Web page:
One of the worst parts of owning your property is boundary disputes. Not only are they time consuming and costly, but they also rarely come to any satisfactory resolution.
The best way to deal with boundary disputes is to avoid them entirely, but we understand that’s not always a possibility. That’s why we’ve written this handy guide to explain how close you can build to your neighbour’s boundary.
What is a Boundary Line?
In essence, your boundary line is the line at which your property ends and your neighbours begins. This boundary can be marked by something as simple as a hedge, fence or even a tree. It may also not have any physical marker at all.
In the UK, most boundary lines are not officially recorded although you may have a title card or even a boundary agreement with your neighbour that can be requested.
For more information on finding your boundary lines, get in touch with a building surveyor in Cornwall today, or check out our blog on the subject.
How Close Can I Build to the Boundary?
How close you can build to a neighbours boundary depends greatly on the area you live in and what you intend to build. The best way for you to find the exact measurements for your area is to contact your local council.
The 45- Degree Code
The 45-Degree Code is used by most councils and property planners in the UK to ensure any proposed building/ extension works will not affect a neighbour’s outlook or access to light.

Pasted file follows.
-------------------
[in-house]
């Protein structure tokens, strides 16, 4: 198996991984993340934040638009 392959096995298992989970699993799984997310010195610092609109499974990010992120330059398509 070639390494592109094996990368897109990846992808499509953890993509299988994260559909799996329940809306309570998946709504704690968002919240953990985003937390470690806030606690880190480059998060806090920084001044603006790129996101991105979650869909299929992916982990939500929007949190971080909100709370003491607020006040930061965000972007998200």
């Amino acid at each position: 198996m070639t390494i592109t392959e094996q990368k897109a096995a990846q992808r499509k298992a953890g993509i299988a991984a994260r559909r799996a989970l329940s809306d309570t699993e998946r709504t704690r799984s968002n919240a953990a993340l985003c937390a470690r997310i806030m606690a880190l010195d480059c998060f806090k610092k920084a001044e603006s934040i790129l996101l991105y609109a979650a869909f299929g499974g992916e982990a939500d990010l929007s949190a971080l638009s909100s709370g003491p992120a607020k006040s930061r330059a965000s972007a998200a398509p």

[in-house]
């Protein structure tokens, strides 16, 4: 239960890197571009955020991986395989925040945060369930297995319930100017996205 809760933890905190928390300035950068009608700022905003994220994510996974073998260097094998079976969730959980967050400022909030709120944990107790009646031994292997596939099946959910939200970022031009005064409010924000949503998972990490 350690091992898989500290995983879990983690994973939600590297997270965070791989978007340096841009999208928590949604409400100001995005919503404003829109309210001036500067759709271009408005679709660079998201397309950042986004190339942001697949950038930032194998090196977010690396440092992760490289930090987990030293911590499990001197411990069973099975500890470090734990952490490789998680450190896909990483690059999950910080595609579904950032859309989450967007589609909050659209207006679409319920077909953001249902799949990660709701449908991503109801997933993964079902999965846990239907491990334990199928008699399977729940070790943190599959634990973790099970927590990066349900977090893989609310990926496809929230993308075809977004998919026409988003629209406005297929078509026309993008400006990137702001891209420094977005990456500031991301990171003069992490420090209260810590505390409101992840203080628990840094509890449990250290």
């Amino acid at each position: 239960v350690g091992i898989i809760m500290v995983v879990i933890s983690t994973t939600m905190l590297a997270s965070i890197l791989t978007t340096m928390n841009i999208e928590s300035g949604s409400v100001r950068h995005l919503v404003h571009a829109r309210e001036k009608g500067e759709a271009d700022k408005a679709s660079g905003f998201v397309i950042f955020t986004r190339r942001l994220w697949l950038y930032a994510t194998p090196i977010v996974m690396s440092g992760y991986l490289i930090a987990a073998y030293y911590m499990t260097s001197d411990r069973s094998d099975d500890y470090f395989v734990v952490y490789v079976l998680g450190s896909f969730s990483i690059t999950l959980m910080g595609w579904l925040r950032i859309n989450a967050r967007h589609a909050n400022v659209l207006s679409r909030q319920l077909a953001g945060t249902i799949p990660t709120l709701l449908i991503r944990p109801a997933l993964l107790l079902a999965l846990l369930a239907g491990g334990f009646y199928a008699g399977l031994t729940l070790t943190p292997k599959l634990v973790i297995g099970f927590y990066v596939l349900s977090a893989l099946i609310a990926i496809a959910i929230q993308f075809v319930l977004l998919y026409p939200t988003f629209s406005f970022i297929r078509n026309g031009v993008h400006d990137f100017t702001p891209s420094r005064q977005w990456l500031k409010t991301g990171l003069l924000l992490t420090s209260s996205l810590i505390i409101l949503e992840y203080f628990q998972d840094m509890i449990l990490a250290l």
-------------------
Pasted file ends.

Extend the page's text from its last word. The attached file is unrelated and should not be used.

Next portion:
The code works by choosing a window to a habitable room (living rooms, kitchens, bedrooms and conservatories) and measuring an imaginary 45-degree line from that window across to your property lines.
If your proposed build crosses this imaginary line, the council will likely deny the build. Find out more about building extensions near boundary lines on our blog.
Building a Fence on a Boundary Line
When it comes to building on or across your boundary line, in line with The Party Wall Act, you must inform your neighbour beforehand in writing. If your neighbour objects to this change then you will have no right to build astride the boundary.
In most areas, fences can be installed between 2-8 inches from the boundary line. However, some areas may allow you to build right up to the property line. Make sure you contact your local council to find out what applies to your area.
Whose Responsibility is it to Maintain a Fence?
If the fence is a few inches from the boundary line then the maintenance falls to whoever’s boundary the fence is inside of. If you build a fence a few inches from a property line then the patch of land between your fence and your neighbour’s boundary is still your responsibility to maintain as well.
If the fence is directly on the boundary, then the responsibility may be shared between you and your neighbour assuming your neighbour agrees to split the maintenance or cost.
Always make sure you have a conversation with your neighbour before you begin any works and never assume your neighbour is happy to take responsibility for anything built on a boundary line.
When it comes to building projects that may affect your neighbour, then the best course of action is to communicate your plans with your neighbour first. Not only is this the more considerate course of action, but it could also save you a lot of hassle and legal fees.
For more information or to get help when applying for planning permission, why not get in touch and speak to an expert member of our team today?